DISCUSSION: The PTZ induced seizure test was done by the method described by Showraki A et al., 13. Efficacy in this model was determined by increase in latency of myoclonic spasm and clonic convulsion. Efficacy in this model predicts effectiveness against absence seizures 14. The clonic convulsions are paralleled by spike wave complexes in the EEG 15. The mechanism of convulsant action of PTZ seems to be related to the inhibition of the inhibitory function of the GABA neurotransmitter. PTZ have affinity for the chloride ionophore of the post synaptic GABA receptor complex and antagonizes GABAergic function 16.
In the PTZ model, the aqueous extract of Eupatorium birmanicum at doses 200mg/kg, 400mg/kg and 800 mg/kg significantly (p<0.001) increased the latency of onset of myoclonic spasm and clonic convulsion.
In human, the daily maintainance dose of ethosuximide is 1-1.5 gm and 1.5 gm 17 in man roughly extrapolates to 195 mg/kg in albino mice. But for convenience 200 mg/kg was taken for the study in PTZ model. But it didn’t give complete protection against clonic convulsion and on increasing the dose it gives complete protection against clonic convulsion at 350 mg/kg. So, the sub-anticonvulsant dose of 200 mg/kg was taken for the combination study.
Ethosuximide at sub anticonvulsant dose of 200 mg/kg significantly (p<0.001) increased the latency of onset of both myoclonic spasm and clonic convulsion to 497.75 ± 18.30 secs and 846.66 ± 34.53 secs, compared to the control. The result obtained confirms the efficacy of ethosuximide in the PTZ model and it is in accordance with the findings of Melissa A R et al., 18. Ethosuximide reduces low threshold Ca2+ current (T current) in thalamic neurons at clinically relevant concentration, without modifying the voltage dependence of steady state inactivation or the time course of recovery from inactivation It does not inhibit sustained repetitive firing or enhance GABA response at clinically relevant concentrations 19. On combining this sub-anticonvulsant dose of ethosuximide with 800 mg/kg of aqueous extract of Eupatorium birmanicum, the increase in latency of onset of myoclonic spasm (544.66 ± 32.35 secs) and clonic convulsion (914.33±35.88 secs) was significant (p<0.001)compared to control but not significant (P>0.01) compared to either groups alone, indicating no increased protection when combined.
This study shows the anticonvulsant effect of the aqueous extract of Eupatorium birmanicum in the PTZ model. But the combination of ethosuximide and the most effective dose of the aqueous extract of Eupatorium birmanicum did not significantly offer increased protection against PTZ induced seizure.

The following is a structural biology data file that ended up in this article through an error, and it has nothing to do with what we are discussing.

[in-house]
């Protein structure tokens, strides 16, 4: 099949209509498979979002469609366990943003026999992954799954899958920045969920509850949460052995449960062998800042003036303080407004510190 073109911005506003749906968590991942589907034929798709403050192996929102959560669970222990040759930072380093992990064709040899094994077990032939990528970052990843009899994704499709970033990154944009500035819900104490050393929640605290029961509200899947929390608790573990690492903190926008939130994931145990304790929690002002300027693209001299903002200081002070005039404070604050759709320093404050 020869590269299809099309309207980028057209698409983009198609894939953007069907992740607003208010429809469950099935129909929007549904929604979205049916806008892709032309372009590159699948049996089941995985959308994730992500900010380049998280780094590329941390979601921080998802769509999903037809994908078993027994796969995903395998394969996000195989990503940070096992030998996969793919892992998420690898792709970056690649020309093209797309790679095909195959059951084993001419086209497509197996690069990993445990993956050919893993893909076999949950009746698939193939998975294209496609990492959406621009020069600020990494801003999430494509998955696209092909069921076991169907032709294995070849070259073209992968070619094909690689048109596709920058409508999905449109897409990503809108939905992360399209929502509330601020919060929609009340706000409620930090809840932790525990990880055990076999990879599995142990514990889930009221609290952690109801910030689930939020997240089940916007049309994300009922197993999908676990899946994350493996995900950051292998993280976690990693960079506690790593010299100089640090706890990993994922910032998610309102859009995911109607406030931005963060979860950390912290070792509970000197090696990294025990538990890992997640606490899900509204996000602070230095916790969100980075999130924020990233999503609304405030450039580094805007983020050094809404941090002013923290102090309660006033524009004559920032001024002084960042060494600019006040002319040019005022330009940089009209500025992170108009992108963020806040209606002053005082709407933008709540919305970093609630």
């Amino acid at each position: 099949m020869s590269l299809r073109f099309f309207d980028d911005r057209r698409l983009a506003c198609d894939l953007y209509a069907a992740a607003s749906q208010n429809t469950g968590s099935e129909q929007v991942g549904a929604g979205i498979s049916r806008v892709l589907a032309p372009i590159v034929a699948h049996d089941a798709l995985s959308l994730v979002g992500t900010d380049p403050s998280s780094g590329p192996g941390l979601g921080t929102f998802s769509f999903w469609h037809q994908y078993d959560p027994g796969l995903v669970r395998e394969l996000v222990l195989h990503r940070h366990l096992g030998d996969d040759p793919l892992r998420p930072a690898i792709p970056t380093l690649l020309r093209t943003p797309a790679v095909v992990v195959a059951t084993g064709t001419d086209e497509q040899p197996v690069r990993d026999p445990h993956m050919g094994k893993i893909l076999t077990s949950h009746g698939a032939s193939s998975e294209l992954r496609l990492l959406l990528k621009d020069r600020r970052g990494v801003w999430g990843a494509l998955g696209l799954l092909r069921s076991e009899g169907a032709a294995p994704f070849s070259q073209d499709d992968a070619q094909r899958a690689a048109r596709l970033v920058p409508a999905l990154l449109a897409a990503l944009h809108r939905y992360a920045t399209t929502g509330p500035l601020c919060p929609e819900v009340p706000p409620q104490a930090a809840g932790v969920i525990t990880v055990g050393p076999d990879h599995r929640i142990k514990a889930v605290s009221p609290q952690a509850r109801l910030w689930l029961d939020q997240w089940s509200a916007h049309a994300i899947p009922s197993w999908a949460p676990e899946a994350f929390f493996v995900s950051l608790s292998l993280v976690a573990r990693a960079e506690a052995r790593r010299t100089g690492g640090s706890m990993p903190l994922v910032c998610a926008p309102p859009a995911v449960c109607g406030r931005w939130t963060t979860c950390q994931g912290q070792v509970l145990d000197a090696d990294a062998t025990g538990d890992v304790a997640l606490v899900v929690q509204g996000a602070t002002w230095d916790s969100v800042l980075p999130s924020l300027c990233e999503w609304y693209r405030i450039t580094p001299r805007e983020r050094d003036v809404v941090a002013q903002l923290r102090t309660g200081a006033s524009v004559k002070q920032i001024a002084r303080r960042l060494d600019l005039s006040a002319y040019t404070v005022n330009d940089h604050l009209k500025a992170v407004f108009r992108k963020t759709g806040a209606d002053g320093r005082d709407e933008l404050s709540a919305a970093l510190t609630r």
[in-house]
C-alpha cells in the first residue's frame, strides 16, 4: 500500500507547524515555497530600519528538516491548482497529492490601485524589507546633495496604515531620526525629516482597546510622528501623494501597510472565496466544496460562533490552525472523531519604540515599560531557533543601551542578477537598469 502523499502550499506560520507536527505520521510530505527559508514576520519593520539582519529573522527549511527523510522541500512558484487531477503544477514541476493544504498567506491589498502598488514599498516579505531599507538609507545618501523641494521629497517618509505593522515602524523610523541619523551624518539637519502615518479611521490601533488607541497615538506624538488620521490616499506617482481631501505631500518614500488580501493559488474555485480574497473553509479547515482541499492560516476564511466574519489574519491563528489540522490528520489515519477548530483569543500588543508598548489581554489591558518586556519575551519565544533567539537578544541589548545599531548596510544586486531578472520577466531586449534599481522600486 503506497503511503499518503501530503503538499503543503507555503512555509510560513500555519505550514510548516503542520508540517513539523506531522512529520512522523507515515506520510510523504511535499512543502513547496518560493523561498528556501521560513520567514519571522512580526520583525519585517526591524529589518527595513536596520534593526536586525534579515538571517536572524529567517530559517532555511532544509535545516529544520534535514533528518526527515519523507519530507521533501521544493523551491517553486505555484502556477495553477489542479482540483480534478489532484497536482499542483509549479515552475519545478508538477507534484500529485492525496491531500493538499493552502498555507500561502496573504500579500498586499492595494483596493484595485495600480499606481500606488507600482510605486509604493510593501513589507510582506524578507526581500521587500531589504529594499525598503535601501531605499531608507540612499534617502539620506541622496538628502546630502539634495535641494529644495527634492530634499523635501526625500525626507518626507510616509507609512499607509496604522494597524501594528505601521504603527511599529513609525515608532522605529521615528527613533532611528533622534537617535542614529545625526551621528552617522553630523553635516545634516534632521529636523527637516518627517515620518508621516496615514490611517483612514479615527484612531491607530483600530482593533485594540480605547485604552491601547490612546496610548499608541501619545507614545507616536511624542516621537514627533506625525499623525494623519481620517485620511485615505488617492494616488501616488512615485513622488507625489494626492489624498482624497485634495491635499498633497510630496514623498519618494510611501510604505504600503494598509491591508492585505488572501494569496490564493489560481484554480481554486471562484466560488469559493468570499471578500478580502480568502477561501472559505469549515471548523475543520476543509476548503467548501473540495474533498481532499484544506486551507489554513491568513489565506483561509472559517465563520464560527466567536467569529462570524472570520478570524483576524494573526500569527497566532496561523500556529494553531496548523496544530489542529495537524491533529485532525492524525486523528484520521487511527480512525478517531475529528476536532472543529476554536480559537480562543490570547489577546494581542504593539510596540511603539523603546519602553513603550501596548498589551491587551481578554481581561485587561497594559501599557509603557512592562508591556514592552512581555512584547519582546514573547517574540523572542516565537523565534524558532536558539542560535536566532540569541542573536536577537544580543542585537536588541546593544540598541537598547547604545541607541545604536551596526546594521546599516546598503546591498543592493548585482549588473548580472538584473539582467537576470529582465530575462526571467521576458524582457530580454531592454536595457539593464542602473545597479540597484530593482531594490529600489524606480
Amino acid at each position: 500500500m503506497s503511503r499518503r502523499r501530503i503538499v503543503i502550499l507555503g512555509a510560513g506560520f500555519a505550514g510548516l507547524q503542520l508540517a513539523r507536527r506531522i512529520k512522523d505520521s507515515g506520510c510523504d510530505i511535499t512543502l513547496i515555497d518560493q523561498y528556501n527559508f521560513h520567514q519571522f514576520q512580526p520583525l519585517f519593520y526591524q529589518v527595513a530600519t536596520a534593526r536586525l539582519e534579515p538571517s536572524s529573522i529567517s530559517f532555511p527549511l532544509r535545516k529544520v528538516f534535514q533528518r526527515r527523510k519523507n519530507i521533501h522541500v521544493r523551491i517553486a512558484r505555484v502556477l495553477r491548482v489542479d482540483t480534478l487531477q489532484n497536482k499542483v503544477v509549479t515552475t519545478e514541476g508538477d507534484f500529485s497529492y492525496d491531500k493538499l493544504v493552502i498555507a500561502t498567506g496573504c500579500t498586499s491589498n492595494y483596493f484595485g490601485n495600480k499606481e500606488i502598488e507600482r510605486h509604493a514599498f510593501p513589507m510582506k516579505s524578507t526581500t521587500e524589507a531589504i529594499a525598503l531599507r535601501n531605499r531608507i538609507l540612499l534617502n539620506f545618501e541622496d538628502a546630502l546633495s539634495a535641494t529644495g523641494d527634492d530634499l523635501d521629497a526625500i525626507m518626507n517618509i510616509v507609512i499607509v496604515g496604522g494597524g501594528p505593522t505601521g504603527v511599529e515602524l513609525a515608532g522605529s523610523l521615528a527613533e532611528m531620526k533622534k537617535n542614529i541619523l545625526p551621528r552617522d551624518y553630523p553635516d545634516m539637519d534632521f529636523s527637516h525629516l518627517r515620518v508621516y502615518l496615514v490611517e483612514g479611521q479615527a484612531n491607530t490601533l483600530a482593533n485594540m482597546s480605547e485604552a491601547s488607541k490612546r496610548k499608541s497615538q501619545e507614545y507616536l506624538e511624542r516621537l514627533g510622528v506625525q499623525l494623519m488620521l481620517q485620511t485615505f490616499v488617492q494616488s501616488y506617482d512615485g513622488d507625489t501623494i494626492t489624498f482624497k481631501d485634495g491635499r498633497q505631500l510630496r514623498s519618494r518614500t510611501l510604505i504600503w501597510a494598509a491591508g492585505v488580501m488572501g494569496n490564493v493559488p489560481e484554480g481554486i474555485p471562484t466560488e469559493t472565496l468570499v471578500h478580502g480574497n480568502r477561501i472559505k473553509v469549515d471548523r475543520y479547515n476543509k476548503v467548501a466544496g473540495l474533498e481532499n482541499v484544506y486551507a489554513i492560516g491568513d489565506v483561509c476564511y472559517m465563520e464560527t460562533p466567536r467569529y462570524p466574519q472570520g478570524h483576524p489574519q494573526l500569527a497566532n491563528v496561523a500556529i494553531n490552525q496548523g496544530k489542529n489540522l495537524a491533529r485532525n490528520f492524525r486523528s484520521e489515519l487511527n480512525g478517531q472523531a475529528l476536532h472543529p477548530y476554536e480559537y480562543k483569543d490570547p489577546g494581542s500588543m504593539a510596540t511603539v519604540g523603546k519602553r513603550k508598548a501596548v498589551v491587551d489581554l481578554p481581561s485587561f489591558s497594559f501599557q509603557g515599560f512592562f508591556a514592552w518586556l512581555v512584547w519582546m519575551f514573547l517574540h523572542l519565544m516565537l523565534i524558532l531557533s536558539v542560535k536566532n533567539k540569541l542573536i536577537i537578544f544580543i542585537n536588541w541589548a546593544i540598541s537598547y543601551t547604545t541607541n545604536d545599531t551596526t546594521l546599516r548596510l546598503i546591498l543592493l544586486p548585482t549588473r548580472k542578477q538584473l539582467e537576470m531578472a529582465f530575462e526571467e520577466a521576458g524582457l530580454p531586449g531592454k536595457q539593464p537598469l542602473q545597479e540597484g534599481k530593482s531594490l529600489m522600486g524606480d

Phytochemical studies of Eupatorium birmanicum have revealed the presence of various compounds like coumarin, β-sitosterol, cerebroside, ceramide and quercetin 3-o-rutinsoside 20. Other species of Eupatorium are reported to contain different phytochemical compounds namely hexadecanoic acid, 2,6,10-trimethyl,14-ethylene-14-pentadecne, Bicyclo[4.1.0]heptane, 7-butyl- , Decanoic acid, 8-methyl-, methyl ester, 1-undecanol, 1-hexyl-1-nitrocyclohexane, 1,14-tetradecanediol, Octadecan oic acid, 2-hydroxy-1,3-propanediyl ester and 2-hydroxy-3-[(9E) -9-octadecenoyloxy] propyl(9E)-9-octadecenoate 21. The anticonvulsant property of the aqueous extract of Eupatorium birmanicum may be due the presence of one or more of these compounds and confirmation of this remains to be elucidated.
CONCLUSION: In the pentylenetetrazole induced seizure model, aqueous extract of Eupatorium birmanicum showed significant anticonvulsant activity. However combining it with sub-anticonvulsant dose of ethosuximide did not significantly increase the latencies of myoclonic spasm and clonic convulsion.
ACKNOWLEDGEMENT: We are grateful to the Animal House for providing the animals for the experiment.
CONFLICT OF INTEREST: There is no conflict of interest for the research.
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How to cite this article:
Babycha L and Valte V: Anticonvulsant activity of aqueous extract of Eupatorium birmanicum DC. Leaves on seizure induced by PTZ in albino mice, alone and in combination with ethosuximide. Int J Pharm Sci Res 2018; 9(5): 2048-52.doi: 10.13040/IJPSR.0975-8232.9(5).2048-52.
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L. Babycha and V. Valte *
Department of Pharmacology, Jawaharlal Nehru Institute of Medical Sciences, Imphal, Manipur, India.
02 August, 2017
14 October, 2017
20 October, 2017
01 May, 2018